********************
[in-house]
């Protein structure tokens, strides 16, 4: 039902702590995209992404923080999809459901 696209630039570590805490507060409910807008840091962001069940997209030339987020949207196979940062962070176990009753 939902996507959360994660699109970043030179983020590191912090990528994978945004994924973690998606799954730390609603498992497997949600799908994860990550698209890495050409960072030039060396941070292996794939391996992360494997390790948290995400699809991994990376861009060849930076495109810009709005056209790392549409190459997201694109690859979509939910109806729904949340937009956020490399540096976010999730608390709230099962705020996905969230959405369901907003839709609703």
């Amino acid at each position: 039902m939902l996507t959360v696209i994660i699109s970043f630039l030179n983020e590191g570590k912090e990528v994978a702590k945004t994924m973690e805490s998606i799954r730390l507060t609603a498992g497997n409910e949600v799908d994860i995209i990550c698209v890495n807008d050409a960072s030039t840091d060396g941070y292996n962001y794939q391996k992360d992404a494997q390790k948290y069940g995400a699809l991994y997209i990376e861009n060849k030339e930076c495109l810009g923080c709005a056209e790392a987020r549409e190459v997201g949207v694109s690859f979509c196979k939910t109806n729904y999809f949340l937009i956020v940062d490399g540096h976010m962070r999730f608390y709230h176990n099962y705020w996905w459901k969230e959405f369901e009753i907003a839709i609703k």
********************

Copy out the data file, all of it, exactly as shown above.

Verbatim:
[in-house]
């Protein structure tokens, strides 16, 4: 039902702590995209992404923080999809459901 696209630039570590805490507060409910807008840091962001069940997209030339987020949207196979940062962070176990009753 939902996507959360994660699109970043030179983020590191912090990528994978945004994924973690998606799954730390609603498992497997949600799908994860990550698209890495050409960072030039060396941070292996794939391996992360494997390790948290995400699809991994990376861009060849930076495109810009709005056209790392549409190459997201694109690859979509939910109806729904949340937009956020490399540096976010999730608390709230099962705020996905969230959405369901907003839709609703």
């Amino acid at each position: 039902m939902l996507t959360v696209i994660i699109s970043f630039l030179n983020e590191g570590k912090e990528v994978a702590k945004t994924m973690e805490s998606i799954r730390l507060t609603a498992g497997n409910e949600v799908d994860i995209i990550c698209v890495n807008d050409a960072s030039t840091d060396g941070y292996n962001y794939q391996k992360d992404a494997q390790k948290y069940g995400a699809l991994y997209i990376e861009n060849k030339e930076c495109l810009g923080c709005a056209e790392a987020r549409e190459v997201g949207v694109s690859f979509c196979k939910t109806n729904y999809f949340l937009i956020v940062d490399g540096h976010m962070r999730f608390y709230h176990n099962y705020w996905w459901k969230e959405f369901e009753i907003a839709i609703k």